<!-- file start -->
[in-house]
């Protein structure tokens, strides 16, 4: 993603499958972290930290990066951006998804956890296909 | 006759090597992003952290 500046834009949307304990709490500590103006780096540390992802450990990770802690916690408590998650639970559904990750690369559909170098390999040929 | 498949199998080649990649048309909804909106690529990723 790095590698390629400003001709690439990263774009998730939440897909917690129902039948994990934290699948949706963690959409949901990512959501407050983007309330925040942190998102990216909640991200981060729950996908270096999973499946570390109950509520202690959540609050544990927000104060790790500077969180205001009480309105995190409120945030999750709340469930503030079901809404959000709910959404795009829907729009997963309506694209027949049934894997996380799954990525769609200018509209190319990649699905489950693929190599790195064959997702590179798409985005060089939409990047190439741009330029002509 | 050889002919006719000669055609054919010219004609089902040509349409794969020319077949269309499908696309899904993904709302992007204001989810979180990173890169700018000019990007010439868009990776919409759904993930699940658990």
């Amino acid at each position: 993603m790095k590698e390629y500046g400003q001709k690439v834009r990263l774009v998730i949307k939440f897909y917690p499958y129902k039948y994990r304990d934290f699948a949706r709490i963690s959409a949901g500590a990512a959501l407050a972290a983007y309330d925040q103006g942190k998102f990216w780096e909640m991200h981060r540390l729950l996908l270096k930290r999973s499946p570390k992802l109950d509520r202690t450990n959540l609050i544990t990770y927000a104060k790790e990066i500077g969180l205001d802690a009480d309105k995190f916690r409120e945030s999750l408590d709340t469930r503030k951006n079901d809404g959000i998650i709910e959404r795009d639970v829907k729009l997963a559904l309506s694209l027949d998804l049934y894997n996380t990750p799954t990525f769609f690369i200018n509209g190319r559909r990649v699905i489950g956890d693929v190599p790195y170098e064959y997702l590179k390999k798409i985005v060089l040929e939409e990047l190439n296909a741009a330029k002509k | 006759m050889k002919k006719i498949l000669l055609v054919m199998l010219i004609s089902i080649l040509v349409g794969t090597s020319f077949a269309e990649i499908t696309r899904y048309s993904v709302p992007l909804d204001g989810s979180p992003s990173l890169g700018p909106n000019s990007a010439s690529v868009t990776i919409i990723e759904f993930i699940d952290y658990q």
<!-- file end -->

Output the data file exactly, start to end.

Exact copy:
[in-house]
């Protein structure tokens, strides 16, 4: 993603499958972290930290990066951006998804956890296909 | 006759090597992003952290 500046834009949307304990709490500590103006780096540390992802450990990770802690916690408590998650639970559904990750690369559909170098390999040929 | 498949199998080649990649048309909804909106690529990723 790095590698390629400003001709690439990263774009998730939440897909917690129902039948994990934290699948949706963690959409949901990512959501407050983007309330925040942190998102990216909640991200981060729950996908270096999973499946570390109950509520202690959540609050544990927000104060790790500077969180205001009480309105995190409120945030999750709340469930503030079901809404959000709910959404795009829907729009997963309506694209027949049934894997996380799954990525769609200018509209190319990649699905489950693929190599790195064959997702590179798409985005060089939409990047190439741009330029002509 | 050889002919006719000669055609054919010219004609089902040509349409794969020319077949269309499908696309899904993904709302992007204001989810979180990173890169700018000019990007010439868009990776919409759904993930699940658990």
């Amino acid at each position: 993603m790095k590698e390629y500046g400003q001709k690439v834009r990263l774009v998730i949307k939440f897909y917690p499958y129902k039948y994990r304990d934290f699948a949706r709490i963690s959409a949901g500590a990512a959501l407050a972290a983007y309330d925040q103006g942190k998102f990216w780096e909640m991200h981060r540390l729950l996908l270096k930290r999973s499946p570390k992802l109950d509520r202690t450990n959540l609050i544990t990770y927000a104060k790790e990066i500077g969180l205001d802690a009480d309105k995190f916690r409120e945030s999750l408590d709340t469930r503030k951006n079901d809404g959000i998650i709910e959404r795009d639970v829907k729009l997963a559904l309506s694209l027949d998804l049934y894997n996380t990750p799954t990525f769609f690369i200018n509209g190319r559909r990649v699905i489950g956890d693929v190599p790195y170098e064959y997702l590179k390999k798409i985005v060089l040929e939409e990047l190439n296909a741009a330029k002509k | 006759m050889k002919k006719i498949l000669l055609v054919m199998l010219i004609s089902i080649l040509v349409g794969t090597s020319f077949a269309e990649i499908t696309r899904y048309s993904v709302p992007l909804d204001g989810s979180p992003s990173l890169g700018p909106n000019s990007a010439s690529v868009t990776i919409i990723e759904f993930i699940d952290y658990q």